THE well-planned assaults around the City Centre shopping complex and the Safi Landmark hotel in Kabul on Feb 26 delivered yet another blow to the Pakistan-Afghanistan-India confidence-building process.
This was the third attack on Indian interests — apparently — in Afghanistan during the past 20 months.
Condoling the deaths of nine Indians that included members of a medical team serving at the Indira Gandhi International Hospital, the Indian External Affairs Minister S.M. Krishna described the barbaric attacks as “the handiwork of those who are desperate to undermine the friendship between India and Afghanistan and do not wish to see a strong, democratic and pluralistic Afghanistan”.
In another veiled reference to Pakistan, he said: “The international community and the people of Afghanistan face a clear danger from the perpetrators of such acts of terrorism and their patrons.”
Most of Afghanistan’s state and private media also dropped direct and indirect hints about the ISI’s or ISI-backed groups’ involvement in the attacks that kept the capital in a state of shock for several hours. Clearly, the latest attacks will serve as yet another spoiler of any attempt aimed at improving bilateral relations.
The terrorist strikes on targets in the heart of Kabul will further cement the popular negative perceptions about Pakistan’s role in the region; from professors to politicians, students to state officials and from vendors to traders, the majority of Afghans seem united in suspecting Pakistan of playing a double-game. On the one hand, so runs the deep-seated perception, Pakistan is collecting billions of dollars from the West in the name of the anti-terror war, and on the other, it backs some of the terrorist groups that are hurting Afghanistan’s interests.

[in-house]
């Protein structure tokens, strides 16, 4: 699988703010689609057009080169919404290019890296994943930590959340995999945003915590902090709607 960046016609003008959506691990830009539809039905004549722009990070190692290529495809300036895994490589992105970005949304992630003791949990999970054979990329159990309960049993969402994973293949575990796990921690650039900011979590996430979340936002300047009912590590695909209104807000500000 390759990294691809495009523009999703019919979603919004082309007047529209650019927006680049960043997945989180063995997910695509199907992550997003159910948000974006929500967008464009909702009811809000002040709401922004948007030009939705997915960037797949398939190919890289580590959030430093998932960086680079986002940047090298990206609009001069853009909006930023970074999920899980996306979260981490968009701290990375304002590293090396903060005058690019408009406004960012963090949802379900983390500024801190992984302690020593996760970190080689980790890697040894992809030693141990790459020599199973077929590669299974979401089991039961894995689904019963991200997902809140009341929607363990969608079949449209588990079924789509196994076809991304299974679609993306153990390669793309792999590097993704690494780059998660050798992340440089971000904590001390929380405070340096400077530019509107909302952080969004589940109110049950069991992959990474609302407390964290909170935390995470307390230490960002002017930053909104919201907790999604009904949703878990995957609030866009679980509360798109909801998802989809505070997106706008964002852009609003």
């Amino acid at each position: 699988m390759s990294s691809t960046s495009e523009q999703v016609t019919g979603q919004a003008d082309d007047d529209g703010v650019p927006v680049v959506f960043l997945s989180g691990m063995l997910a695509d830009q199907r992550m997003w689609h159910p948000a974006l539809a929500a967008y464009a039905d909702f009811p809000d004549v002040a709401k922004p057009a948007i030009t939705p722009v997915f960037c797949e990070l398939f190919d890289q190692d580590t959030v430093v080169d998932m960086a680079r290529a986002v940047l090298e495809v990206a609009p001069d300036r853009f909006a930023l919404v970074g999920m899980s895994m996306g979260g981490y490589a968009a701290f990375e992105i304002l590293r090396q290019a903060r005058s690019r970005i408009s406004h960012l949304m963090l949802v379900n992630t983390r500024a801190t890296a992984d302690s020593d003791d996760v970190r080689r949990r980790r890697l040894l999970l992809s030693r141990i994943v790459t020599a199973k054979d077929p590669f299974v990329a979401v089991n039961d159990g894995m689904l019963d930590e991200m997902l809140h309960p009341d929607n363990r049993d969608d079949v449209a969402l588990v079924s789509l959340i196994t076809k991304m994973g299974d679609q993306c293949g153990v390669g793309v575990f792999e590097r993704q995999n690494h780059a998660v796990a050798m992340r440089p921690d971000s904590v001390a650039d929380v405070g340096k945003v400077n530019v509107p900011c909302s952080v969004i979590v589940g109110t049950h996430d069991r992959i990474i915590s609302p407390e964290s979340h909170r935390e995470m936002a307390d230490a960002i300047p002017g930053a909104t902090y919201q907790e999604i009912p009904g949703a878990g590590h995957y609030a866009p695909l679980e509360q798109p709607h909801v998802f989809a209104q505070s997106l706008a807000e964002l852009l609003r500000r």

In a recent meeting with Pakistani academics and writers at his new office, Dr Rangeen Dafdar Spanta, Afghanistan’s ex-foreign minister who now heads the National Security Council (NSC), articulated these perceptions more vocally and directly: a) most Afghans think that all terrorist outfits and sanctuaries have official support, and b) Pakistanis believe the Indians are using Afghanistan (for terror acts in Pakistan).
He said that these perceptions were directly affecting Afghanistan, and until they are corrected through a bilateral or trilateral dialogue hopes for improving relations would remain elusive. He also reiterated that the Haqqani network, the Quetta shura and Hekmatyar remained Afghanistan’s primary concerns.
Dr Spanta and foreign ministry officials appreciate the current crackdown on the Afghan Taliban and were all praise for the recent arrests of Mullah Baradar and several others; yet they insist that Pakistan must stay the course. They also appear wary of “Pakistan’s paranoia about the Durand Line”. Dr Spanta played this down as “no main dispute” and advised that rather than stoking a controversial issue, Pakistani officials and civil society should concentrate on economic, parliamentary and intellectual cooperation and project their existing strengths.